UCI researchers have discovered the crucial role of cilia in the striatum of the brain in time perception.
A recent study from researchers at the University of California, Irvine found that the removal of cilia from the striatum region of the brain negatively impacted time perception and judgement, opening the possibility for new therapeutic targets for mental and neurological conditions such as schizophrenia, Parkinson’s and Huntington’s diseases, autism spectrum disorder, and Tourette syndrome.
The striatum is responsible for processing and integrating new sensory information from the environment and coordinating the sequence of motor responses. In individuals with mental and neurological disorders, there is often a significant decline in the ability to adapt to changes in the environment and correctly estimate the timing and completion of voluntary actions.
The study, which was recently published in the journal Molecular Neurobiology, uncovered the first evidence of the important role cilia play in timing-dependent dysfunction.
“Our findings may revolutionize our understanding of brain functions and mental disorders in the context of the critical task performed by these previously unappreciated organelles in the brain’s ‘central clock’ function,” said Amal Alachkar, Ph.D., corresponding author, and professor of teaching in UCI’s Department of Pharmaceutical Sciences. “Our results may open new avenues for effective intervention through cilia-targeted therapies for treatment.”
The striatum is part of the brain’s circuitry that performs central clock processes, essential in controlling executive functions such as motor coordination, learning, planning, and decision-making, as well as working memory and attention. Cilia protrude from the brain cell surfaces like antennae, working as a signaling hub that senses and transmits signals to generate appropriate reactions.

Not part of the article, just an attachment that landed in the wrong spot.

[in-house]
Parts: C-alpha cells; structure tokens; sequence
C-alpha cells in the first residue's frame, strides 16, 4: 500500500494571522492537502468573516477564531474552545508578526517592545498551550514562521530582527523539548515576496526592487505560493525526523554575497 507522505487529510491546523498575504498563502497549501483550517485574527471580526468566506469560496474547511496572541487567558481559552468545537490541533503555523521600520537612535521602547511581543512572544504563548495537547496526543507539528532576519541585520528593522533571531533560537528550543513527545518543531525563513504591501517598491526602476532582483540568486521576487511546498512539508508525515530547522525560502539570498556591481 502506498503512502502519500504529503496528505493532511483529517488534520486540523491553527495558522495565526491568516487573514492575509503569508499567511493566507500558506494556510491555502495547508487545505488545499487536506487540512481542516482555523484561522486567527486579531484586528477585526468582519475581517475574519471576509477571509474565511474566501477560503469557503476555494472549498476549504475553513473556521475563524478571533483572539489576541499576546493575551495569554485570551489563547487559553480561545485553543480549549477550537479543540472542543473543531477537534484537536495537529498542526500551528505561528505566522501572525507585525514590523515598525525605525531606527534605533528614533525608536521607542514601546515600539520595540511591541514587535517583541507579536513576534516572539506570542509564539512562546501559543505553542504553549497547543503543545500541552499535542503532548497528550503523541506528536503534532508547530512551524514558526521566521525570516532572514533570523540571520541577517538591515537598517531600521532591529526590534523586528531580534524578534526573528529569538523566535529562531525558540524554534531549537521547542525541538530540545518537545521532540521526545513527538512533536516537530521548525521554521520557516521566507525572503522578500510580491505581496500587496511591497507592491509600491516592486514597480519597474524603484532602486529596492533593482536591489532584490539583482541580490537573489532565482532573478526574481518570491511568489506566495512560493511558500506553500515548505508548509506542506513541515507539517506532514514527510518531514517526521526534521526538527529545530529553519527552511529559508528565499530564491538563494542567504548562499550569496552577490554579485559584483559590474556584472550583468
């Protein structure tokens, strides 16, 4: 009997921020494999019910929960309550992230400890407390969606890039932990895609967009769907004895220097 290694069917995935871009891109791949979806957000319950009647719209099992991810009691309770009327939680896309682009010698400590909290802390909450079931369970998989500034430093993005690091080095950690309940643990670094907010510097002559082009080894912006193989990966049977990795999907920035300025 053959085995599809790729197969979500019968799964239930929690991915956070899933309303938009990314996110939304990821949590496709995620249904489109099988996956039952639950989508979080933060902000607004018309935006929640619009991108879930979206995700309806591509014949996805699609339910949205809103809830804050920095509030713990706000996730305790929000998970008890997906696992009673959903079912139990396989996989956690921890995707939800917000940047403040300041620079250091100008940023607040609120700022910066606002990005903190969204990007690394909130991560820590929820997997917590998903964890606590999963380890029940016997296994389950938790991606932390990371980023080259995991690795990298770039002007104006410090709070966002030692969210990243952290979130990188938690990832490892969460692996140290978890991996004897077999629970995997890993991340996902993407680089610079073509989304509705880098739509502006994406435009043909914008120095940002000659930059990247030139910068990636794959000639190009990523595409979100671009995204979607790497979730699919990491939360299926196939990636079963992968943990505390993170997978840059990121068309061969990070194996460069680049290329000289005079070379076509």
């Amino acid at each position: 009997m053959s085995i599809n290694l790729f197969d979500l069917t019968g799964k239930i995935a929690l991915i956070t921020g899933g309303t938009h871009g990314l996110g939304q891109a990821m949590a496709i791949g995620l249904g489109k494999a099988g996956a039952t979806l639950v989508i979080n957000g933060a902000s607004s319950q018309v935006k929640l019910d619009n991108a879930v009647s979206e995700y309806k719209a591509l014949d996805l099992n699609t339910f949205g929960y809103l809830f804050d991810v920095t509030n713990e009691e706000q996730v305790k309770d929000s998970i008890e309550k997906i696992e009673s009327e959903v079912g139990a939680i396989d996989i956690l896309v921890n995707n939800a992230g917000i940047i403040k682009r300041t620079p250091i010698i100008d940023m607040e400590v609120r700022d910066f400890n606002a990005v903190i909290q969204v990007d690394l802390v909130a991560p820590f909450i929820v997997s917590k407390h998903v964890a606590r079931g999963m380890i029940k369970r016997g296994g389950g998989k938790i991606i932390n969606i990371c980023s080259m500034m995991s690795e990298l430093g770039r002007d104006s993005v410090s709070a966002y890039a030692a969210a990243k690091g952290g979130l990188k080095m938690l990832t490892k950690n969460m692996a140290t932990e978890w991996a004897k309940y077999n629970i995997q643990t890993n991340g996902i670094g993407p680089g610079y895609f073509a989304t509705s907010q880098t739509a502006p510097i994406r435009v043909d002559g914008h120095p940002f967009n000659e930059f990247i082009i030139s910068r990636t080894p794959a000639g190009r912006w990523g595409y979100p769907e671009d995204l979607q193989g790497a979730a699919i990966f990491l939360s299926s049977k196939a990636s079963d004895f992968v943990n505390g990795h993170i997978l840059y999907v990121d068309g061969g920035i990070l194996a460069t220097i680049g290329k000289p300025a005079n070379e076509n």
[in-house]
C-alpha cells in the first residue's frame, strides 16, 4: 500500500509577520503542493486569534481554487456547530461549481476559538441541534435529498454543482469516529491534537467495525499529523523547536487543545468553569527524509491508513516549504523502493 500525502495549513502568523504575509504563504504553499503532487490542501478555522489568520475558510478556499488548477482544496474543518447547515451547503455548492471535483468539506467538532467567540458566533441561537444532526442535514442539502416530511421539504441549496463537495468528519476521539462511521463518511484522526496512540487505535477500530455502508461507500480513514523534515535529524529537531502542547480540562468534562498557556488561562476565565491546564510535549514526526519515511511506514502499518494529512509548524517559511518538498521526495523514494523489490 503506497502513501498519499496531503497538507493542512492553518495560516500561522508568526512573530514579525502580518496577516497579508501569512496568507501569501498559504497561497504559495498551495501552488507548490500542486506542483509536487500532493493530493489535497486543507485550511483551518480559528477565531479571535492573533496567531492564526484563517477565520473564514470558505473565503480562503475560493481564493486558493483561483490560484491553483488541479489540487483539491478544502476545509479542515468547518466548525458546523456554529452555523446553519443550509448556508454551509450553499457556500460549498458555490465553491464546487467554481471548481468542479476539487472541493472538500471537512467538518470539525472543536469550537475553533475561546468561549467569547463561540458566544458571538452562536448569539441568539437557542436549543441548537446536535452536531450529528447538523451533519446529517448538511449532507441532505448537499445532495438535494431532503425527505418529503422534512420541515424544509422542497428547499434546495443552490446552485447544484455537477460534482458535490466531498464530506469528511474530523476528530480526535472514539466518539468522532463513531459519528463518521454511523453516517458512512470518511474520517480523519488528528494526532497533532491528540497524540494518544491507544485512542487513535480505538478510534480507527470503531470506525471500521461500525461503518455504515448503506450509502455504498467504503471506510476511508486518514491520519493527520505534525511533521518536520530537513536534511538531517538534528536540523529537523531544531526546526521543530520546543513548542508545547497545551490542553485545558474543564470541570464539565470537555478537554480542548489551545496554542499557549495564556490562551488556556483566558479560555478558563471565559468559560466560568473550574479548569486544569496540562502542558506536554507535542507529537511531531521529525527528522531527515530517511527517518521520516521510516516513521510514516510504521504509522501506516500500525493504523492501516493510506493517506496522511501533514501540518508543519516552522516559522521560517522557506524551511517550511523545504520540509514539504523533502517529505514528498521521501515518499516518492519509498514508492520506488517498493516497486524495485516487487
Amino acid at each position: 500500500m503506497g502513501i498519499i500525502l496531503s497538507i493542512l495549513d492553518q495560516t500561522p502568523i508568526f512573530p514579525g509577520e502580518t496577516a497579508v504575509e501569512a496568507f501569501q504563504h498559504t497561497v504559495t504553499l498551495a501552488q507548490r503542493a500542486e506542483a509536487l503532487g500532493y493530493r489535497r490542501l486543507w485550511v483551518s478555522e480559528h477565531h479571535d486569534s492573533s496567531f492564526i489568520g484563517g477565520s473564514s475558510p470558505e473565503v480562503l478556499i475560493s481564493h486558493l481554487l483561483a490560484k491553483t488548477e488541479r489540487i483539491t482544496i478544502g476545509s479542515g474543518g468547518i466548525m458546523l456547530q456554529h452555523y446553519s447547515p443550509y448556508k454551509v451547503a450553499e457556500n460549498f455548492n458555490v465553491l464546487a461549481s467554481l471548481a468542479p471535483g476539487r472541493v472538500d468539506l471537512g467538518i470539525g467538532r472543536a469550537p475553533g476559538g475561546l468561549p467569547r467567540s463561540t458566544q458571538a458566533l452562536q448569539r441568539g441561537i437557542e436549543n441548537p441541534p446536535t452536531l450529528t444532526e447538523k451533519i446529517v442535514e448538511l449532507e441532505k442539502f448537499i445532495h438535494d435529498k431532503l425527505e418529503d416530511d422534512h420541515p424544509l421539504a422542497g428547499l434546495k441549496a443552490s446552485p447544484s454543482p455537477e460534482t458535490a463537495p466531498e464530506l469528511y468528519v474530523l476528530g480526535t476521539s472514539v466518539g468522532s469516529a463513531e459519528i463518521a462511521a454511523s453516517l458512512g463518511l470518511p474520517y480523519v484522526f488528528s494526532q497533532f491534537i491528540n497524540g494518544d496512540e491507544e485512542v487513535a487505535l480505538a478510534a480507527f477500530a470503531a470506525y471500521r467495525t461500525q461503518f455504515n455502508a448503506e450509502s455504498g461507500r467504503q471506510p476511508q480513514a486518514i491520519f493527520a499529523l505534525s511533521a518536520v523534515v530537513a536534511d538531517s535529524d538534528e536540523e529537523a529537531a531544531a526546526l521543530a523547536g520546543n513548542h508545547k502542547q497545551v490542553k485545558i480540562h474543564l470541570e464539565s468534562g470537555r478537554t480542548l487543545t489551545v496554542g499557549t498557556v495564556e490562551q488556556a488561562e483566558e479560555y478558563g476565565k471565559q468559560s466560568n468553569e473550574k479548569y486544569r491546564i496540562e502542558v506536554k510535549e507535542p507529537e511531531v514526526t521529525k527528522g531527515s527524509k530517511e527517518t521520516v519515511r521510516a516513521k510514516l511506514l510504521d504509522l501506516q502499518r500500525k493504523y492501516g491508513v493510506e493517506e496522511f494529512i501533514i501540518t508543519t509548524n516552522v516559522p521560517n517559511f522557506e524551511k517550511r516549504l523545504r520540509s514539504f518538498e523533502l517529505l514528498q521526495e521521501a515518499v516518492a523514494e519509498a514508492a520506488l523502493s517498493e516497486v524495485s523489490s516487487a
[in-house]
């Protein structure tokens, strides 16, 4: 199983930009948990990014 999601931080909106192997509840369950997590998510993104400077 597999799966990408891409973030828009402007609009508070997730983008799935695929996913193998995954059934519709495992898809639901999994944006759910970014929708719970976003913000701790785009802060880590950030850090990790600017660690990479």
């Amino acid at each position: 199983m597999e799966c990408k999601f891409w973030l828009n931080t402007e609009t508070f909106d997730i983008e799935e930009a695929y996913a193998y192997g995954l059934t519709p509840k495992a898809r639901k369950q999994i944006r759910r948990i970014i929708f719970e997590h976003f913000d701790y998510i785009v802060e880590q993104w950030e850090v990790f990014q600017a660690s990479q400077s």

To examine their physiological role, the researchers removed cilia from the striatum in mice using conditional gene manipulation technology. These rodents were not able to learn new motor tasks, showed repetitive motor behavior, and exhibited delays in decision-making. They were also deficient in rapidly recalling information about their location and orientation in space and in their ability to filter irrelevant environmental sensory information. However, the mice maintained habitual or already learned motor skills and long-term memories.
“Successful performance of working memory, attention, decision-making, and executive function requires accurate and precise timing judgment, usually within a millisecond to a minute,” Alachkar said. “When that capacity is impaired, it means losing the ability to quickly adjust behavior in response to changes in external stimuli and failing to sustain appropriate, goal-oriented motor responses. Our ongoing work is aimed at understanding the mechanisms by which cilia regulate time perception and developing targeted therapies to improve behavioral deficits.”
Reference: “Cilia in the Striatum Mediate Timing-Dependent Functions” by Wedad Alhassen, Sammy Alhassen, Jiaqi Chen, Roudabeh Vakil Monfared and Amal Alachkar, 2 November 2022, Molecular Neurobiology.
The study was funded by the National Institutes of Health.